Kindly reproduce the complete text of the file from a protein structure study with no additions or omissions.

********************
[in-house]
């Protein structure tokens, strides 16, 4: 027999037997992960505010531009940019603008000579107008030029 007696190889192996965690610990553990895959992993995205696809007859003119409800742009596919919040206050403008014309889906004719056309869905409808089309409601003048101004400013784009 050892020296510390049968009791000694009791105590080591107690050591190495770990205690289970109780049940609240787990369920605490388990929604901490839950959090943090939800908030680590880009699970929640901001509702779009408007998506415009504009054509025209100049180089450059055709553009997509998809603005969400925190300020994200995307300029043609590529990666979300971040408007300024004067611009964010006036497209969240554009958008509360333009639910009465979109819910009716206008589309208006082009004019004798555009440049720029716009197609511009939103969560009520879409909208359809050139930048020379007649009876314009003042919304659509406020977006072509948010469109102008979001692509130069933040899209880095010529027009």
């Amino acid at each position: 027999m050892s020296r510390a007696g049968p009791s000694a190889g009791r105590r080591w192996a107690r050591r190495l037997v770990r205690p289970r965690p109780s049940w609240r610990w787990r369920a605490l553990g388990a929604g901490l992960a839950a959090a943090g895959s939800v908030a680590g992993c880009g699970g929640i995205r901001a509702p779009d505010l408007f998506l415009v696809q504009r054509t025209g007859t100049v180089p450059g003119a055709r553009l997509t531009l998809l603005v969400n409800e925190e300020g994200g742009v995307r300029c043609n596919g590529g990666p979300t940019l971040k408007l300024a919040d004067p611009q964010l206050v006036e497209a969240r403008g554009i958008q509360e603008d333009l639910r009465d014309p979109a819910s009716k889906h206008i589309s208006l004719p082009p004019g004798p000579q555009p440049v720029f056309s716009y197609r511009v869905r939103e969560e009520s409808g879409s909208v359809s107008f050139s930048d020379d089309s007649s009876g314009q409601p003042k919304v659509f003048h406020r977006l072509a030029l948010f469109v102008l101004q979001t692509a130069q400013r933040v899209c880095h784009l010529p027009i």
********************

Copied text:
[in-house]
């Protein structure tokens, strides 16, 4: 027999037997992960505010531009940019603008000579107008030029 007696190889192996965690610990553990895959992993995205696809007859003119409800742009596919919040206050403008014309889906004719056309869905409808089309409601003048101004400013784009 050892020296510390049968009791000694009791105590080591107690050591190495770990205690289970109780049940609240787990369920605490388990929604901490839950959090943090939800908030680590880009699970929640901001509702779009408007998506415009504009054509025209100049180089450059055709553009997509998809603005969400925190300020994200995307300029043609590529990666979300971040408007300024004067611009964010006036497209969240554009958008509360333009639910009465979109819910009716206008589309208006082009004019004798555009440049720029716009197609511009939103969560009520879409909208359809050139930048020379007649009876314009003042919304659509406020977006072509948010469109102008979001692509130069933040899209880095010529027009």
């Amino acid at each position: 027999m050892s020296r510390a007696g049968p009791s000694a190889g009791r105590r080591w192996a107690r050591r190495l037997v770990r205690p289970r965690p109780s049940w609240r610990w787990r369920a605490l553990g388990a929604g901490l992960a839950a959090a943090g895959s939800v908030a680590g992993c880009g699970g929640i995205r901001a509702p779009d505010l408007f998506l415009v696809q504009r054509t025209g007859t100049v180089p450059g003119a055709r553009l997509t531009l998809l603005v969400n409800e925190e300020g994200g742009v995307r300029c043609n596919g590529g990666p979300t940019l971040k408007l300024a919040d004067p611009q964010l206050v006036e497209a969240r403008g554009i958008q509360e603008d333009l639910r009465d014309p979109a819910s009716k889906h206008i589309s208006l004719p082009p004019g004798p000579q555009p440049v720029f056309s716009y197609r511009v869905r939103e969560e009520s409808g879409s909208v359809s107008f050139s930048d020379d089309s007649s009876g314009q409601p003042k919304v659509f003048h406020r977006l072509a030029l948010f469109v102008l101004q979001t692509a130069q400013r933040v899209c880095h784009l010529p027009i």